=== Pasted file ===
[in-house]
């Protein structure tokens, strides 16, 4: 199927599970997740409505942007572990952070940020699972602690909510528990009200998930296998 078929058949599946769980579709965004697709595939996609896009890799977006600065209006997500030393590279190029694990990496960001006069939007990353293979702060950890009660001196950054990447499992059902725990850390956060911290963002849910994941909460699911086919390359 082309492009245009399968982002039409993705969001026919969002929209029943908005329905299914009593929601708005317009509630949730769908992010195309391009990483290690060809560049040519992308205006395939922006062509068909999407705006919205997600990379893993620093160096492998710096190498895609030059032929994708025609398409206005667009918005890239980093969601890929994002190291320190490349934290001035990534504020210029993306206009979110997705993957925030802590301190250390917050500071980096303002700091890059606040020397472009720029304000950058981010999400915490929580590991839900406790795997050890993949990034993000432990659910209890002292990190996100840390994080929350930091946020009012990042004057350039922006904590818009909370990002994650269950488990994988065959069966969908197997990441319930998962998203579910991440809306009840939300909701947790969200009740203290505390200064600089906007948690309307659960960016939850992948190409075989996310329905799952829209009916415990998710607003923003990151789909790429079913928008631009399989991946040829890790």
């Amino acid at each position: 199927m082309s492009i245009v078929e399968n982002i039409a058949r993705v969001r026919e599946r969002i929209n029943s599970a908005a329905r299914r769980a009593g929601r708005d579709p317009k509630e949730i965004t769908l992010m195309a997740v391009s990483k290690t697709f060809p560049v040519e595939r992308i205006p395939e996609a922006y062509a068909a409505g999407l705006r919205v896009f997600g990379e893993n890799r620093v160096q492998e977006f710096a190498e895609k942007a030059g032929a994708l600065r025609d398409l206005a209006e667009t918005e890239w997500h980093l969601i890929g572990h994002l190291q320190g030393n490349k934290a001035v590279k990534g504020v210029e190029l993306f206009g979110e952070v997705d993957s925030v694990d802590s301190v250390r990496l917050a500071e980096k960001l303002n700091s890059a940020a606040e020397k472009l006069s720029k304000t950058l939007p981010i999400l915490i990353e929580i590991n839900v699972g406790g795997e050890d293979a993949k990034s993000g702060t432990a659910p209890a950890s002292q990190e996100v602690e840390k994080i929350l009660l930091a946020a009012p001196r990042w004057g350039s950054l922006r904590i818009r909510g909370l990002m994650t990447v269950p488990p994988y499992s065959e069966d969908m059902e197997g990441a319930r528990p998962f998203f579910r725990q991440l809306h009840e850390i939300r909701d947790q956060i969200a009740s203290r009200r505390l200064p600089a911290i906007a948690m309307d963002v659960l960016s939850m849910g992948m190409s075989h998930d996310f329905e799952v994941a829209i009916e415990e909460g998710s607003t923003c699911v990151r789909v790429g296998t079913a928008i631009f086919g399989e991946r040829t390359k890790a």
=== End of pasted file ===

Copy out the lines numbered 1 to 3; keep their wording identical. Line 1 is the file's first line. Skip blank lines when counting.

[in-house]
């Protein structure tokens, strides 16, 4: 199927599970997740409505942007572990952070940020699972602690909510528990009200998930296998 078929058949599946769980579709965004697709595939996609896009890799977006600065209006997500030393590279190029694990990496960001006069939007990353293979702060950890009660001196950054990447499992059902725990850390956060911290963002849910994941909460699911086919390359 082309492009245009399968982002039409993705969001026919969002929209029943908005329905299914009593929601708005317009509630949730769908992010195309391009990483290690060809560049040519992308205006395939922006062509068909999407705006919205997600990379893993620093160096492998710096190498895609030059032929994708025609398409206005667009918005890239980093969601890929994002190291320190490349934290001035990534504020210029993306206009979110997705993957925030802590301190250390917050500071980096303002700091890059606040020397472009720029304000950058981010999400915490929580590991839900406790795997050890993949990034993000432990659910209890002292990190996100840390994080929350930091946020009012990042004057350039922006904590818009909370990002994650269950488990994988065959069966969908197997990441319930998962998203579910991440809306009840939300909701947790969200009740203290505390200064600089906007948690309307659960960016939850992948190409075989996310329905799952829209009916415990998710607003923003990151789909790429079913928008631009399989991946040829890790």
């Amino acid at each position: 199927m082309s492009i245009v078929e399968n982002i039409a058949r993705v969001r026919e599946r969002i929209n029943s599970a908005a329905r299914r769980a009593g929601r708005d579709p317009k509630e949730i965004t769908l992010m195309a997740v391009s990483k290690t697709f060809p560049v040519e595939r992308i205006p395939e996609a922006y062509a068909a409505g999407l705006r919205v896009f997600g990379e893993n890799r620093v160096q492998e977006f710096a190498e895609k942007a030059g032929a994708l600065r025609d398409l206005a209006e667009t918005e890239w997500h980093l969601i890929g572990h994002l190291q320190g030393n490349k934290a001035v590279k990534g504020v210029e190029l993306f206009g979110e952070v997705d993957s925030v694990d802590s301190v250390r990496l917050a500071e980096k960001l303002n700091s890059a940020a606040e020397k472009l006069s720029k304000t950058l939007p981010i999400l915490i990353e929580i590991n839900v699972g406790g795997e050890d293979a993949k990034s993000g702060t432990a659910p209890a950890s002292q990190e996100v602690e840390k994080i929350l009660l930091a946020a009012p001196r990042w004057g350039s950054l922006r904590i818009r909510g909370l990002m994650t990447v269950p488990p994988y499992s065959e069966d969908m059902e197997g990441a319930r528990p998962f998203f579910r725990q991440l809306h009840e850390i939300r909701d947790q956060i969200a009740s203290r009200r505390l200064p600089a911290i906007a948690m309307d963002v659960l960016s939850m849910g992948m190409s075989h998930d996310f329905e799952v994941a829209i009916e415990e909460g998710s607003t923003c699911v990151r789909v790429g296998t079913a928008i631009f086919g399989e991946r040829t390359k890790a």